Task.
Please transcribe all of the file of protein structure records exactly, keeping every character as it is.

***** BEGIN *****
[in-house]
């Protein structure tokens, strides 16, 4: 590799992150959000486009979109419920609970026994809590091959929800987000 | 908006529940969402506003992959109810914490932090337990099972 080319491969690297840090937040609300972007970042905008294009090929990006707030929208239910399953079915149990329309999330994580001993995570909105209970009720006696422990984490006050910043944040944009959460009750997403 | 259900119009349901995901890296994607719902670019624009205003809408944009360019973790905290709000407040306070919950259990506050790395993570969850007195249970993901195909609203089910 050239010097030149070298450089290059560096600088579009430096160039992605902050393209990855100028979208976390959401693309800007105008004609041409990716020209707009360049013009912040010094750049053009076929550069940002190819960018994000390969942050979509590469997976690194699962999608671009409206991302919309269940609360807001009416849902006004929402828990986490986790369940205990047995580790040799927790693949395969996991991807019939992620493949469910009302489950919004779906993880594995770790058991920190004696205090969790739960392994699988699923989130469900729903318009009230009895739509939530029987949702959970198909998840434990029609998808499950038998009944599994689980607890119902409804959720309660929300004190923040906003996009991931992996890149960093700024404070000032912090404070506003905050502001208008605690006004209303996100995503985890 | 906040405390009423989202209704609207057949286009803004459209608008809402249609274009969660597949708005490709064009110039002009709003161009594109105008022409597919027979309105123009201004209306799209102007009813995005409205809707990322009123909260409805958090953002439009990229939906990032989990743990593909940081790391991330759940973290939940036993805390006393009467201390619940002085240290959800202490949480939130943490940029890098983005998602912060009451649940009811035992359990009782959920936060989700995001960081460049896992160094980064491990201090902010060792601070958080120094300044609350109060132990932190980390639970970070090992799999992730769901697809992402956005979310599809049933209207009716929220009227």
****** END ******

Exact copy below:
[in-house]
């Protein structure tokens, strides 16, 4: 590799992150959000486009979109419920609970026994809590091959929800987000 | 908006529940969402506003992959109810914490932090337990099972 080319491969690297840090937040609300972007970042905008294009090929990006707030929208239910399953079915149990329309999330994580001993995570909105209970009720006696422990984490006050910043944040944009959460009750997403 | 259900119009349901995901890296994607719902670019624009205003809408944009360019973790905290709000407040306070919950259990506050790395993570969850007195249970993901195909609203089910 050239010097030149070298450089290059560096600088579009430096160039992605902050393209990855100028979208976390959401693309800007105008004609041409990716020209707009360049013009912040010094750049053009076929550069940002190819960018994000390969942050979509590469997976690194699962999608671009409206991302919309269940609360807001009416849902006004929402828990986490986790369940205990047995580790040799927790693949395969996991991807019939992620493949469910009302489950919004779906993880594995770790058991920190004696205090969790739960392994699988699923989130469900729903318009009230009895739509939530029987949702959970198909998840434990029609998808499950038998009944599994689980607890119902409804959720309660929300004190923040906003996009991931992996890149960093700024404070000032912090404070506003905050502001208008605690006004209303996100995503985890 | 906040405390009423989202209704609207057949286009803004459209608008809402249609274009969660597949708005490709064009110039002009709003161009594109105008022409597919027979309105123009201004209306799209102007009813995005409205809707990322009123909260409805958090953002439009990229939906990032989990743990593909940081790391991330759940973290939940036993805390006393009467201390619940002085240290959800202490949480939130943490940029890098983005998602912060009451649940009811035992359990009782959920936060989700995001960081460049896992160094980064491990201090902010060792601070958080120094300044609350109060132990932190980390639970970070090992799999992730769901697809992402956005979310599809049933209207009716929220009227």